Final Fight Guy Review (Super Famicom)

Final Fight Guy for the Super Famicom

Final Fight Guy for the Super Famicom

You can play Super Famicom games on your SNES by removing 2 plastic tabs that are located inside the cartridge slot - it's not difficult.

You can play Super Famicom games on your SNES by removing 2 plastic tabs that are located inside the cartridge slot – it’s not difficult.

Note 1:  Want more Final Fight?  Check out my reviews of MIghty Final Fight and Final Fight 2!  Also, if you’re interested in more Beat ‘Em Ups, check out my reviews of Double Dragon II, D & D, Warriors of Fate, Crows: The Battle Action, Bare Knuckle III,Sengoku 3, and Nekketsu Oyako!

Note 2: This game was played on a Super Nintendo Entertainment System. Although the game was released in Japan for the Super Famicom (Japanese SNES), it will play on the original model U.S. Super Nintendo IF you remove the two plastic tabs inside the SNES’ cartridge slot.  The game cannot be inserted with the tabs in place.  I removed the tabs in my SNES with a pair of needle-nosed pliers – it took about 10 minutes – now I can play all Super Famicom games from Japan!  The SNES was connected to a 32-inch tv via an S-Video cable.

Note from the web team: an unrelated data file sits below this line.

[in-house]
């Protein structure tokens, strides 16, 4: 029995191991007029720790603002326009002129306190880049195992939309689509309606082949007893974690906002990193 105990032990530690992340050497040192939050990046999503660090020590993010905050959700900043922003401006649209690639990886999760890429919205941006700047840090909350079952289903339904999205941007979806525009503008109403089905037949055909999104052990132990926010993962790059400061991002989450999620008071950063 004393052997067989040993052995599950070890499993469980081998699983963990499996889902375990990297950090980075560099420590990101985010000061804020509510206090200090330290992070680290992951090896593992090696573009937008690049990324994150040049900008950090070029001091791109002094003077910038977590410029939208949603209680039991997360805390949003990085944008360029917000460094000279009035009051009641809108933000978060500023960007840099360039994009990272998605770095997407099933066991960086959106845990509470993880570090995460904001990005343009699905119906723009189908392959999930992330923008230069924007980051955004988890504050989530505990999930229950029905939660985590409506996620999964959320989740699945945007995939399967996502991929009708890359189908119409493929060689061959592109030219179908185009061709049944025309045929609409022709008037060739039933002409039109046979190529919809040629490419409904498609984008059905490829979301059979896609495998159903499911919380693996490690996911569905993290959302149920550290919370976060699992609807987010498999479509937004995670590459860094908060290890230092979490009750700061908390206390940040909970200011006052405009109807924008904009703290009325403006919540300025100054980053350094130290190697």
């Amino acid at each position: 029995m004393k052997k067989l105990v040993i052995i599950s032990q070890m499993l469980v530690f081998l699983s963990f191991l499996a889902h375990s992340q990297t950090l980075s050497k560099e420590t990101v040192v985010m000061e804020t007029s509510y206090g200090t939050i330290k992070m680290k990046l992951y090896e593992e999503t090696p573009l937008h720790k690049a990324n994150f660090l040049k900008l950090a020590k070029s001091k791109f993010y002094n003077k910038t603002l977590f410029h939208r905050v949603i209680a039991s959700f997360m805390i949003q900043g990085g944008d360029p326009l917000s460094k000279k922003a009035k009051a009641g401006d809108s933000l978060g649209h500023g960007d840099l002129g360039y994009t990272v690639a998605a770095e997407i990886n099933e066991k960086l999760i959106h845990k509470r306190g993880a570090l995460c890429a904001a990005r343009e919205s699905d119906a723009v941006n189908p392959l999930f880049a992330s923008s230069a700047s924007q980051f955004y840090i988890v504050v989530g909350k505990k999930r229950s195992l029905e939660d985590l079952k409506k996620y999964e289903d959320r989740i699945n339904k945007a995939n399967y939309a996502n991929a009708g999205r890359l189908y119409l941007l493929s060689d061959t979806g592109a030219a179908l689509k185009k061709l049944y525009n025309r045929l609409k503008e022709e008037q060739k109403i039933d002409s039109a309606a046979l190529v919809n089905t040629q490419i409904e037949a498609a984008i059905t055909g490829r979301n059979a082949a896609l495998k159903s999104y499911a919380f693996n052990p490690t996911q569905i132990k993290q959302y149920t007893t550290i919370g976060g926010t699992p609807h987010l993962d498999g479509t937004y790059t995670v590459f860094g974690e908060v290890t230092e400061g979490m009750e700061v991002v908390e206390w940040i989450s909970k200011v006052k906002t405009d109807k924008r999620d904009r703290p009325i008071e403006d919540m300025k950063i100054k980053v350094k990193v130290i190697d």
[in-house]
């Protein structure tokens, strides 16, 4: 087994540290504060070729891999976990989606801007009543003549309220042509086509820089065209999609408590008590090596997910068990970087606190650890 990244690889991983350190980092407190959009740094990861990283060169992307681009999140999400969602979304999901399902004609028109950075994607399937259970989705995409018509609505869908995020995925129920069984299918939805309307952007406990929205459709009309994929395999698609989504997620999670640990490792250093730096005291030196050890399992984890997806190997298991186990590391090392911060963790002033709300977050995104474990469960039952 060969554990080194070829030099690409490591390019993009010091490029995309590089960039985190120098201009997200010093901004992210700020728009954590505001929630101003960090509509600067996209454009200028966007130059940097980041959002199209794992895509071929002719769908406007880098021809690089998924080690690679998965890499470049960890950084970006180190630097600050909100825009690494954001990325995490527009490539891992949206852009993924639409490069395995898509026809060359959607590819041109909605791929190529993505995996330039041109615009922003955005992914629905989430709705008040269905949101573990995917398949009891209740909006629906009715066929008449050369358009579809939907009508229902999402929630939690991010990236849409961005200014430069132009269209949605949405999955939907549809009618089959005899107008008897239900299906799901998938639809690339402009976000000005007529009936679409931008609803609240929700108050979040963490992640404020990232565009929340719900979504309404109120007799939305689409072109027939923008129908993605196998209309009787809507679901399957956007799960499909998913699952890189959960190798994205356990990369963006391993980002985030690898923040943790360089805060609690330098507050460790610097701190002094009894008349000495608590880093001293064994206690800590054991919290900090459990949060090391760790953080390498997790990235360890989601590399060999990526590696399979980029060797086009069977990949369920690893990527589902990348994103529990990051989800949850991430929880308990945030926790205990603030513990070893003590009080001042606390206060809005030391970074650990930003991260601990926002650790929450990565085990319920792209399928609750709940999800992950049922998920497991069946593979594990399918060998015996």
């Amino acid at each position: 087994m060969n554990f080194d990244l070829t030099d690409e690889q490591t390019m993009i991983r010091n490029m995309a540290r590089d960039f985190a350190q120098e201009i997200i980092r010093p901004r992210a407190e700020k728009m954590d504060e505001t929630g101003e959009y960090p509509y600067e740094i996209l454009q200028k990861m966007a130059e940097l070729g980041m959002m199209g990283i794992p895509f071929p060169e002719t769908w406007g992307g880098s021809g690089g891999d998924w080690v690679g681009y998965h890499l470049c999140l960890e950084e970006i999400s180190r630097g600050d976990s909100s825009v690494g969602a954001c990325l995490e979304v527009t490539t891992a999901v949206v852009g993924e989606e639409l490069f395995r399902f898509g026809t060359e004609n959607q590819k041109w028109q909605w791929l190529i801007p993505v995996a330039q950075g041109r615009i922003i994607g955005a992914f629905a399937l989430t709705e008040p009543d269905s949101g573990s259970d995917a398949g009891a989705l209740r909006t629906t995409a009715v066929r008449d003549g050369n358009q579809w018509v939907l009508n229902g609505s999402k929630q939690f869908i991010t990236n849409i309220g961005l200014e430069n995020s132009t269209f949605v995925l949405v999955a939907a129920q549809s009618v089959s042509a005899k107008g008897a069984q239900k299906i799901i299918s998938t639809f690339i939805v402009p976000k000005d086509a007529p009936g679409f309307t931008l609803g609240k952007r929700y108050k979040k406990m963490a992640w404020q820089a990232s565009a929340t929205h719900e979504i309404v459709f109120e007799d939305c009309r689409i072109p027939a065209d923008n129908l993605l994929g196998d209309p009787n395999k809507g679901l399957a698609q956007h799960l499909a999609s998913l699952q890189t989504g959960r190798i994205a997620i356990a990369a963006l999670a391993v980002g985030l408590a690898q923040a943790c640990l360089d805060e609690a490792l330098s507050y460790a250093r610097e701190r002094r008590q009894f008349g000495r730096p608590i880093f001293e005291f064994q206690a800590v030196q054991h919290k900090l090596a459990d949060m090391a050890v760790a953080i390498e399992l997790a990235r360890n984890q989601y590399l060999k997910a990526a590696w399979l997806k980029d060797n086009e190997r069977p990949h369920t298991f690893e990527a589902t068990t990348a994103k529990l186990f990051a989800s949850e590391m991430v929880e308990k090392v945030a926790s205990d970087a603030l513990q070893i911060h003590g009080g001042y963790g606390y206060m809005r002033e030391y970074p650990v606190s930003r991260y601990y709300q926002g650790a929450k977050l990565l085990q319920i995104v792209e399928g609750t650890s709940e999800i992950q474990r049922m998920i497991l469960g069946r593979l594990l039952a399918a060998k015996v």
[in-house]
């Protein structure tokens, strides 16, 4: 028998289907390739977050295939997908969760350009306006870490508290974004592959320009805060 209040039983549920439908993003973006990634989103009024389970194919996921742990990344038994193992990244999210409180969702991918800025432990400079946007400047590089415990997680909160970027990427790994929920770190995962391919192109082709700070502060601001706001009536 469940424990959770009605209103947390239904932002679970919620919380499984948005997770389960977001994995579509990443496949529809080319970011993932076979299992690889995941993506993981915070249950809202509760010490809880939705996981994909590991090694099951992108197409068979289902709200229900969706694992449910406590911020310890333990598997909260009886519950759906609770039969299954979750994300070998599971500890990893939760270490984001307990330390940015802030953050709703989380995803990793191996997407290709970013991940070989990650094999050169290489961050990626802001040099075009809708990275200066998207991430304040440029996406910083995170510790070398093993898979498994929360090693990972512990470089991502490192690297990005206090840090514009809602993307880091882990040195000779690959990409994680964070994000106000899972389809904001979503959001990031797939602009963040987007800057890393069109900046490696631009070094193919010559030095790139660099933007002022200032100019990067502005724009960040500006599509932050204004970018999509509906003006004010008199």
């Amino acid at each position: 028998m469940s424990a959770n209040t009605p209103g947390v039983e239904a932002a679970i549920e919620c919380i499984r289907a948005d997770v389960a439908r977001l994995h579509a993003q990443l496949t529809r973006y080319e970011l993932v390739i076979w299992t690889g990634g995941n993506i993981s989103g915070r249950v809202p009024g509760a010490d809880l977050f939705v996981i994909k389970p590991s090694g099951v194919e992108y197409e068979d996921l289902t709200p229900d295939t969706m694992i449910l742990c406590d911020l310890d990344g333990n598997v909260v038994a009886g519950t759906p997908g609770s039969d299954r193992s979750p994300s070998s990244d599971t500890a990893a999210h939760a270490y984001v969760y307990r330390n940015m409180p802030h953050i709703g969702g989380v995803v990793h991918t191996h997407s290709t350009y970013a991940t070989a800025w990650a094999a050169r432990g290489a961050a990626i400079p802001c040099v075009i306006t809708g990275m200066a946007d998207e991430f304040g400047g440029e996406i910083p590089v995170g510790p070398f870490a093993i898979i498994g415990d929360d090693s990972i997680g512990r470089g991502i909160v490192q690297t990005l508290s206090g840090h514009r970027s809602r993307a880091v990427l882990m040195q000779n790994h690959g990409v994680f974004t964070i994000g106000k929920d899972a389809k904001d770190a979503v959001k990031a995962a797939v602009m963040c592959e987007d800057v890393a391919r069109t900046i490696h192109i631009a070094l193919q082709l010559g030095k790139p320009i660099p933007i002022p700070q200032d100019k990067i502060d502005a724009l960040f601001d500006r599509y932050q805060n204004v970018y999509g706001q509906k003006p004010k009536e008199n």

Quick History:  Most gamers are familiar with Final Fight, the arcade game released in 1989, or rather, it’s SNES port, released in 1991.  The SNES version of Final Fight was a launch title for the SNES, and many who bought the system picked up this game, as it was one of only a few games avaliable at the time.  While the SNES version was well-received and, while not a direct arcade port, looks quite comparable to its arcade counterpart, it was criticized on a number of points, most notably (behind the removal of 2 player co-op) was the removal of one of the game’s 3 selectable characters: Guy (perhaps pronounced ‘Gui’ – I really have no idea).  The game’s other 2 characters, Cody and Haggar, were still included.  Additionally, the SNES version, released in the North American region, further edited or ‘censored’ the game by removing health pick-ups in the game like ‘Whiskey’ and ‘Beer’ and replacing female enemies with male ones (evidently Capcom didn’t want any issues being raised with violence against women).  In Japan, however, Final Fight for the Super Famicom left in these arcade features – but stil left out Guy.  So, in 1992, Japan released Final Fight Guy to appease fans who were displeased at Guy’s removal from the original Final Fight.  Guy replaced Cody this time, leaving still only 2 selectable characters:  Guy and Haggar.  Final Fight Guy was also released for the SNES in the U.S., but it was only avaliable for a very, very short time, and was more commonly avaliable as a Blockbuster Video exclusive rental.  While the SNES version did include Guy (while still removing Cody), it still kept the previously censored material intact – so still, ‘no alcohol health items’ and ‘no women enemies.’  Because of its limited release, the SNES Final Fight Guy cartridge goes for over $200.00 on ebay, while the Super Famicom Final Fight Guy, because of its broad commerical release (in Japan), is easily affordable.  This review is for the Super Famicom Final Fight Guy.  Regardless of the region, either U.S. or Japan, many game fans are unaware of the existence of Final Fight Guy, making it ‘obscure’ by the Southern Gentleman’s definition.